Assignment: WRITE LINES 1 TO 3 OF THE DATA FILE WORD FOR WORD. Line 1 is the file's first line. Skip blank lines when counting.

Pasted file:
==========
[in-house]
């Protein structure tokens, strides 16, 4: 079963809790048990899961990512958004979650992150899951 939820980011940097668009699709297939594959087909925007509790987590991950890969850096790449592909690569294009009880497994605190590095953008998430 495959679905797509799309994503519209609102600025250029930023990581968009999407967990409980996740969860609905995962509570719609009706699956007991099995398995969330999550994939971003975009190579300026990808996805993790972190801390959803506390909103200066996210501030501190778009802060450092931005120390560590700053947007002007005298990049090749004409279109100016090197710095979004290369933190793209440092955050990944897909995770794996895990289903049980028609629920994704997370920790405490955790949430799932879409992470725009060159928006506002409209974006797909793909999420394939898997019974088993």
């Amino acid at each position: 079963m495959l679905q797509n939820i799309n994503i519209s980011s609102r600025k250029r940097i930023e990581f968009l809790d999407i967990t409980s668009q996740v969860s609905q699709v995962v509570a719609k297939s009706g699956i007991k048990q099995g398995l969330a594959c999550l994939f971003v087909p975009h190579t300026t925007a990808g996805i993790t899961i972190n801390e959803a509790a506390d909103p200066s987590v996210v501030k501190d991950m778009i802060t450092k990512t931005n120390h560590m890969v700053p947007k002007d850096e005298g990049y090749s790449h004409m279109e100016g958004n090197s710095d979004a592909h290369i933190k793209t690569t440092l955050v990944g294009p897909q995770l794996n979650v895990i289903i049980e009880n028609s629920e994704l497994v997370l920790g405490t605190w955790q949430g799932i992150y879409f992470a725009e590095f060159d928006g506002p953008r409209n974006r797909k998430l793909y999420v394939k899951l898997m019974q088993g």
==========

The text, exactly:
[in-house]
């Protein structure tokens, strides 16, 4: 079963809790048990899961990512958004979650992150899951 939820980011940097668009699709297939594959087909925007509790987590991950890969850096790449592909690569294009009880497994605190590095953008998430 495959679905797509799309994503519209609102600025250029930023990581968009999407967990409980996740969860609905995962509570719609009706699956007991099995398995969330999550994939971003975009190579300026990808996805993790972190801390959803506390909103200066996210501030501190778009802060450092931005120390560590700053947007002007005298990049090749004409279109100016090197710095979004290369933190793209440092955050990944897909995770794996895990289903049980028609629920994704997370920790405490955790949430799932879409992470725009060159928006506002409209974006797909793909999420394939898997019974088993």
């Amino acid at each position: 079963m495959l679905q797509n939820i799309n994503i519209s980011s609102r600025k250029r940097i930023e990581f968009l809790d999407i967990t409980s668009q996740v969860s609905q699709v995962v509570a719609k297939s009706g699956i007991k048990q099995g398995l969330a594959c999550l994939f971003v087909p975009h190579t300026t925007a990808g996805i993790t899961i972190n801390e959803a509790a506390d909103p200066s987590v996210v501030k501190d991950m778009i802060t450092k990512t931005n120390h560590m890969v700053p947007k002007d850096e005298g990049y090749s790449h004409m279109e100016g958004n090197s710095d979004a592909h290369i933190k793209t690569t440092l955050v990944g294009p897909q995770l794996n979650v895990i289903i049980e009880n028609s629920e994704l497994v997370l920790g405490t605190w955790q949430g799932i992150y879409f992470a725009e590095f060159d928006g506002p953008r409209n974006r797909k998430l793909y999420v394939k899951l898997m019974q088993g």